A Mexican Air Force AIM-9E on an F-5. This is inert, likely a load crew trainer. Note there are no rollerons on the tail fins.

AIM-9E's on a Swiss F-5.

A Closer Look...

A museum example. This appears to be a CATM AIM-9E. In this case, there is no rocket motor or warhead but the seeker would still function allowing the pilot to train with the missile during mock dogfights. The umbilical between the two forward fins connects to the launcher and is the interface between the aircraft and missile prior to launch. The metallic wedges on the rear fins are called rollerons and help stabilize the missile in flight.

Another museum example mounted on an F-4. This has a more modern look, uncharacteristic of the AIM-9E in that there is only a single yellow band for the high explosive warhead, rather than two. Note there are no rollerons on the rear fins.


What You Need to Know...

The AIM-9E was used for a short period of time, from roughly 1967 to the mid 1970's, and saw limited action in the Vietnam War.
In US service, the missile was only used by the United States Air Force. 
The live AIM-9E had a white body and seeker head. The seeker was never painted another color, nor was it anodized as far as I can tell. An inert AIM-9E could have a completely blue body with a white seeker and fins, or a light gray body with a single blue band.

Where to Source AIM-9E's...


As can be expected, Eduard Model Accessories has the AIM-9E covered in 1/48 and 1/72.


And though I have yet to hear anything about them, Armory Models Group has two sets of AIM-9E's in 1/48 - one for F-4 Phantoms and another with adapters for F-105's.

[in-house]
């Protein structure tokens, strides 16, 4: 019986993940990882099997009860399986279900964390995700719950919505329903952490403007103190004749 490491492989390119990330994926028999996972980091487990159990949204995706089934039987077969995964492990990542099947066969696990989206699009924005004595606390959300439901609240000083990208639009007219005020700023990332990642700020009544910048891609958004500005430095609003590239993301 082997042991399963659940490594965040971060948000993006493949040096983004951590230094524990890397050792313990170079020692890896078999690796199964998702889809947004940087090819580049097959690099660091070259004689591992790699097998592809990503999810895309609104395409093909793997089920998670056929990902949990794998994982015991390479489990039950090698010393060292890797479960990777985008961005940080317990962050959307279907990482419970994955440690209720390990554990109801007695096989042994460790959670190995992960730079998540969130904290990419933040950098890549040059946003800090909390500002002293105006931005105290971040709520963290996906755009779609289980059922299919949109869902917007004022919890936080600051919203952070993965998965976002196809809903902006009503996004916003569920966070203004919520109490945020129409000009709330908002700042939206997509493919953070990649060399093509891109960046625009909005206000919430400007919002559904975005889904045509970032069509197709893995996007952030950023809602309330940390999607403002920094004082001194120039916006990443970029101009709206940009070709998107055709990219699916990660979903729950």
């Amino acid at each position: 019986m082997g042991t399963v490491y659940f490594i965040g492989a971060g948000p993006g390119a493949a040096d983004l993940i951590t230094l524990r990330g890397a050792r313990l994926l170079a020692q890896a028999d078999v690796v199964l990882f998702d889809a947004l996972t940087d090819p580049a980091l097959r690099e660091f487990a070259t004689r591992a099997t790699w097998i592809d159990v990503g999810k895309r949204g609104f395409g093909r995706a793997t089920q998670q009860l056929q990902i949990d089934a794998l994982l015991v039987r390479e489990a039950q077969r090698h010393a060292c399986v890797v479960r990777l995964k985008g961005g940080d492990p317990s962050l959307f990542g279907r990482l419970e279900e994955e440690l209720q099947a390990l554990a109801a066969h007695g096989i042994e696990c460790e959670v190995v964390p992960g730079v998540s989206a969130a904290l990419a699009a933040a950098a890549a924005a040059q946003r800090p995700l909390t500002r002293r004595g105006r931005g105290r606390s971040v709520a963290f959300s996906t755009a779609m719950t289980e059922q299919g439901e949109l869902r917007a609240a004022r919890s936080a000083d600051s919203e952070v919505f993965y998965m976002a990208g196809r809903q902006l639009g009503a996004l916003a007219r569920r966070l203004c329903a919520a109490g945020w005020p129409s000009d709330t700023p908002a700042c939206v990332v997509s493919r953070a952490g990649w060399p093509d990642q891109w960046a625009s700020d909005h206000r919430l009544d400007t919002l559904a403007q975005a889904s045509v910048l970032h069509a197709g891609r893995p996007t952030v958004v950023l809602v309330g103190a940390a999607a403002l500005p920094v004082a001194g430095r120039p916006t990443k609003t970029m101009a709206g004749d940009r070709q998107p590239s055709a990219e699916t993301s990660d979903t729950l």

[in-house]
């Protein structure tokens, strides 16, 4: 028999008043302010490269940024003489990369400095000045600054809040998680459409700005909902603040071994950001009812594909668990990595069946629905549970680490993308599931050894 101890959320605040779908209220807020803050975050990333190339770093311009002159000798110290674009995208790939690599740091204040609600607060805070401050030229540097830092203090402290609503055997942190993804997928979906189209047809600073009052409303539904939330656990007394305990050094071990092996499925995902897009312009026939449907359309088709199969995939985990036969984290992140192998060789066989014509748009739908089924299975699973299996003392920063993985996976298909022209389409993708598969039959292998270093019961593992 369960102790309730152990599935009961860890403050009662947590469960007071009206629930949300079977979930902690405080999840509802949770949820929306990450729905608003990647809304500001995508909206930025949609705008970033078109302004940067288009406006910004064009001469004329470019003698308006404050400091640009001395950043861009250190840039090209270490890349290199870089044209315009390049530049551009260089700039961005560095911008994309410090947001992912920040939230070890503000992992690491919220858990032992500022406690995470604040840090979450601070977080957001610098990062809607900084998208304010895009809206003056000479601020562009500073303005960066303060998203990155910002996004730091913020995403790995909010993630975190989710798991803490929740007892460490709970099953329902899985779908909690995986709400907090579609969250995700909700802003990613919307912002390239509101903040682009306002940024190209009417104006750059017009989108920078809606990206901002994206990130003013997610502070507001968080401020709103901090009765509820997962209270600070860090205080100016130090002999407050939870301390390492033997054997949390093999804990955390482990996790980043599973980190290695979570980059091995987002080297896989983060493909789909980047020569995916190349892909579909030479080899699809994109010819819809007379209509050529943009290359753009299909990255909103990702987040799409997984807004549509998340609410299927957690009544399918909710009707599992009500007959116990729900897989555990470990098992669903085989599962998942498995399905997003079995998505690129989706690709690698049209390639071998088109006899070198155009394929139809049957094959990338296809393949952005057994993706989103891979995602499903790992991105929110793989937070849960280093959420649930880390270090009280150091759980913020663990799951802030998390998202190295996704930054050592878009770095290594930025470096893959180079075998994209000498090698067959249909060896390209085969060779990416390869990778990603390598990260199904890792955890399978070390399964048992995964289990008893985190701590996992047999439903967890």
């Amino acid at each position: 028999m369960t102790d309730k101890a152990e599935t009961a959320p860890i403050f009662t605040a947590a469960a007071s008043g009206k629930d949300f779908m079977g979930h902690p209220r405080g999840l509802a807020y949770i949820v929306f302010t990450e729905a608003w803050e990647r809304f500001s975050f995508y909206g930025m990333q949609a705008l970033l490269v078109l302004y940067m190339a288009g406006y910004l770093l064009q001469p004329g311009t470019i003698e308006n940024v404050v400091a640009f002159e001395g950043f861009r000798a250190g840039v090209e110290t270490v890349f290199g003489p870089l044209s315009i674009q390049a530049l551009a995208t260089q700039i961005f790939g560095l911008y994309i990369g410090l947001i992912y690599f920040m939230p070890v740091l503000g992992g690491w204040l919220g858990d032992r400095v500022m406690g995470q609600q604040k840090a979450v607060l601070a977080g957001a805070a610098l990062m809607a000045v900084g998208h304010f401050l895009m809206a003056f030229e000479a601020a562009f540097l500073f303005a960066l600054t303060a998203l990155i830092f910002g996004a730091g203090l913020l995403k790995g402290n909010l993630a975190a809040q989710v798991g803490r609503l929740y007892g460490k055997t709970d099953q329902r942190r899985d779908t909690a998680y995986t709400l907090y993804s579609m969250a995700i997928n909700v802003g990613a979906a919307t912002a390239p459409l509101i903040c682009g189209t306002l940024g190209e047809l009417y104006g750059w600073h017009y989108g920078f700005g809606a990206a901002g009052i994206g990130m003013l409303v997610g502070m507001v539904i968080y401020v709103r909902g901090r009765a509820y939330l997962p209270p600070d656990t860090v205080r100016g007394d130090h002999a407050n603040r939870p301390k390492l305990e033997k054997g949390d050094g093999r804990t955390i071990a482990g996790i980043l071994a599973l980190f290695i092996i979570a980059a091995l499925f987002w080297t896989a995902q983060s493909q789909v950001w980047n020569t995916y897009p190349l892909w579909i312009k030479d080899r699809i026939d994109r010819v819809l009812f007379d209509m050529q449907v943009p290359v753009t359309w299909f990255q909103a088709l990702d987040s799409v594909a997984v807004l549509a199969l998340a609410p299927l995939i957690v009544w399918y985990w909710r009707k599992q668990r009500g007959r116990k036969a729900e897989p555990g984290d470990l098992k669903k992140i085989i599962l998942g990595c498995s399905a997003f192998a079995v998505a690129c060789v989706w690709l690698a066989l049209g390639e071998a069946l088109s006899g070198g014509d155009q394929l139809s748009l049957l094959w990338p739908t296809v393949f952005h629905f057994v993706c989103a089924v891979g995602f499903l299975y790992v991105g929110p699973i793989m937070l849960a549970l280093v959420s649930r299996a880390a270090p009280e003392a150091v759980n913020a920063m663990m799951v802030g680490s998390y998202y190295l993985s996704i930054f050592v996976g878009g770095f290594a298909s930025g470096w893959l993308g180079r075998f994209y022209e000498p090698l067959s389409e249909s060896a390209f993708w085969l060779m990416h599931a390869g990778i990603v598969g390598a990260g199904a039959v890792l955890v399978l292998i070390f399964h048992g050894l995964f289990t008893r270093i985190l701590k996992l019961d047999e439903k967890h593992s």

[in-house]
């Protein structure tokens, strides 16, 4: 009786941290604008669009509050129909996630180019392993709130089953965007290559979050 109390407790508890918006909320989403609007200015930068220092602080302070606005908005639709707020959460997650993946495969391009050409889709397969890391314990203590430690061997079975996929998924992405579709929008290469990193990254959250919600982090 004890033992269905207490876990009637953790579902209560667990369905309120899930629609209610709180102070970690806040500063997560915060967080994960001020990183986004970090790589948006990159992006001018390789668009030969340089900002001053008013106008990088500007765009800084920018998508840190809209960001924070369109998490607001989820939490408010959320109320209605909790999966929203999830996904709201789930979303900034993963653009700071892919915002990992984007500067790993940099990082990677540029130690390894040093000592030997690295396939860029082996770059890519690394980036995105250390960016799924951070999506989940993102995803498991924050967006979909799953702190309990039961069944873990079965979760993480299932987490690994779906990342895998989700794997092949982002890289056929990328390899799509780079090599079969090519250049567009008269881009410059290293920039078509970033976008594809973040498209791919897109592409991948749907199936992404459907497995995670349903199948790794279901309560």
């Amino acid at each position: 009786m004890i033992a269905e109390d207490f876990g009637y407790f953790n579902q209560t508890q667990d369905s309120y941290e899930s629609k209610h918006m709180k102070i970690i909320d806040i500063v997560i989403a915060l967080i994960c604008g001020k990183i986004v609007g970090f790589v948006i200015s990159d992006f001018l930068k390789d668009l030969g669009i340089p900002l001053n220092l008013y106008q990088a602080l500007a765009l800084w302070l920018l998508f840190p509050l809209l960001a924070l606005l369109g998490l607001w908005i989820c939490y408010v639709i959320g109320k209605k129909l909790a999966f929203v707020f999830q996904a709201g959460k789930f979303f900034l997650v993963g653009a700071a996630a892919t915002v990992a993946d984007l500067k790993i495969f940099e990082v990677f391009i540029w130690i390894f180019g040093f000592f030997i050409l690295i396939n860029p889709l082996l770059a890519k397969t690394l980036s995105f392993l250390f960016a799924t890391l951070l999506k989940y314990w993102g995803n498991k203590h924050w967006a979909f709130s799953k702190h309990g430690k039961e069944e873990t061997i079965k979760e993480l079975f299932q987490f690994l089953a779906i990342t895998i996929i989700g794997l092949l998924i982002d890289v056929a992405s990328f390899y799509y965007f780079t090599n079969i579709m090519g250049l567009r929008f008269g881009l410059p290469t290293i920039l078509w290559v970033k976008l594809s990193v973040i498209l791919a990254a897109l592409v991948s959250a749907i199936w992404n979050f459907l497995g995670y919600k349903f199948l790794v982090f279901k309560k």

Up Next...

The US Navy would spend the late 1960's and early 1970's honing the AIM-9D into the AIM-9G and H. In the mean time, the US Air Force would improve upon their AIM-9 with partial solid state electronics and enhanced agility, giving them a missile with increased lethality in the air-to-air arena. This Sidewinder would be known as the AIM-9J.

Friday, November 25, 2016

Sidewinder Overview Part II: AIM-9D/G/H

If you missed Part I, I suggest you check out my last post for information on the AIM-9B.

D to the G to the H...

The AIM-9B did not enjoy much success in the skies over Vietnam. Even prior to its poor showing in South East Asia the Navy was already working on a replacement and developed the AIM-9D. Though the Air Force and the Navy had jointly operated the AIM-9B, the Delta would be the first in a series of Sidewinders that would only be compatible with Navy aircraft. 

AIM-9B on the top, AIM-9D in the center. Note the obvious external differences. The AIM-9C is on the bottom and covered in Part I.

The external differences between the AIM-9B and D are obvious in comparison. The Delta's new optical system was more compact, allowing it to fit in a ogival nose section and the fins were much larger. It was given a smaller magnesium fluoride dome window and a nitrogen cooling system. The missile was more maneuverable and boasted a higher tracking rate granting it a much better kill probability over its predecessor. 
The AIM-9D would enter Navy service in 1965 and would see extensive use in Vietnam accounting for at least 31 of the Navy's 46 Sidewinder victories during the conflict.
But the US Navy wasn't finished. The Delta would be improved upon with the introduction of the AIM-9G in 1968. A more sensitive seeker and greater maneuverability made it a lethal killer during the later stages of the war. Then, in 1970 the AIM-9H, the final iteration of Navy Sidewinders in Vietnam, would enter service. The Hotel's guidance package was built entirely with semiconductors, making it the first solid state electronic Sidewinder. Despite its improved performance, the AIM-9H entered the war late and did not see significant use.